Number of pages: 192 pages
American tourist Frank hires nightlife guide Kenji for three nights. But his behaviour is so odd that Kenji begins to suspect that his client is the serial killer terrorizing Tokyo. It isn’t until the second night that Kenji learns exactly how much he has to fear from this enormous American.
Welcome to the dark side of Tokyo.
‘In The Miso Soup’ begins with an introduction by Kenji, the main character and narrator of the story, he explains the various meanings of his name before beginning his tale of Frank, the American tourist who Kenji takes on as a client, taking him to the various night spots of Toyko.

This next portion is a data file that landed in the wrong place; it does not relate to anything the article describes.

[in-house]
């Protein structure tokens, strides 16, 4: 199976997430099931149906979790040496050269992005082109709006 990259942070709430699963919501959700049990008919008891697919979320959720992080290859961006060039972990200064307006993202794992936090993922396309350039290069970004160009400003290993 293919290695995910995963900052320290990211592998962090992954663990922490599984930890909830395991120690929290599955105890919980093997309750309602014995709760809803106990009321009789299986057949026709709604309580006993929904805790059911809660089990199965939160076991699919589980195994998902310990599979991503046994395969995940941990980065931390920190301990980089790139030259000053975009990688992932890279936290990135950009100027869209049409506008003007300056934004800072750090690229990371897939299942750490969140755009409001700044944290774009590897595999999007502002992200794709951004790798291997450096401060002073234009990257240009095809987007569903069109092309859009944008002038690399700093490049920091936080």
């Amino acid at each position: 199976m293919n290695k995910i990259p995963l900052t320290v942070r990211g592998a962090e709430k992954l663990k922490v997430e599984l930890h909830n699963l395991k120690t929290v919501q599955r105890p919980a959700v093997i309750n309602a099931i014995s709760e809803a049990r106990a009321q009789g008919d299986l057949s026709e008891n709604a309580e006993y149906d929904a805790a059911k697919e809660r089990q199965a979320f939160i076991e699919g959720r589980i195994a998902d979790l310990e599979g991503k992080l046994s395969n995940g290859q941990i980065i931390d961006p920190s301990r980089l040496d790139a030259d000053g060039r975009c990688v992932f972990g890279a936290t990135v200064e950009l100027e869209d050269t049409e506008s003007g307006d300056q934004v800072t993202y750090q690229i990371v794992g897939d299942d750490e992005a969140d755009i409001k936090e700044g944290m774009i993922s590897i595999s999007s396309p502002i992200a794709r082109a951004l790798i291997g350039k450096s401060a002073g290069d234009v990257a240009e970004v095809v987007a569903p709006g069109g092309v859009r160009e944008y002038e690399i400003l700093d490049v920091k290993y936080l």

As the story progresses, you find out there has been various gruesome murders committed, slowly Kenji begins to suspect that Frank may be the serial killer and finds himself dragged into Frank dark side, along with the nightlife of Tokyo, Kenji begins to feel lost in a place he has always known.
‘In the Miso Soup’ is an amazingly insightful book, written in a Film noir style, you are unable to put the book down until you find out what happens to Kenji and Frank. The book also explores the youth culture within Tokyo’s nightlife, how they are seen by society and how wrong society is about them.
An interesting read, you get to see a different side of Toyko, whilst at the same time, witness Kenji’s terror and sympathy towards Frank.
The only downside was the story ends abruptly but it is still an excellent read. I plan to read more literature by Ryu Murakami.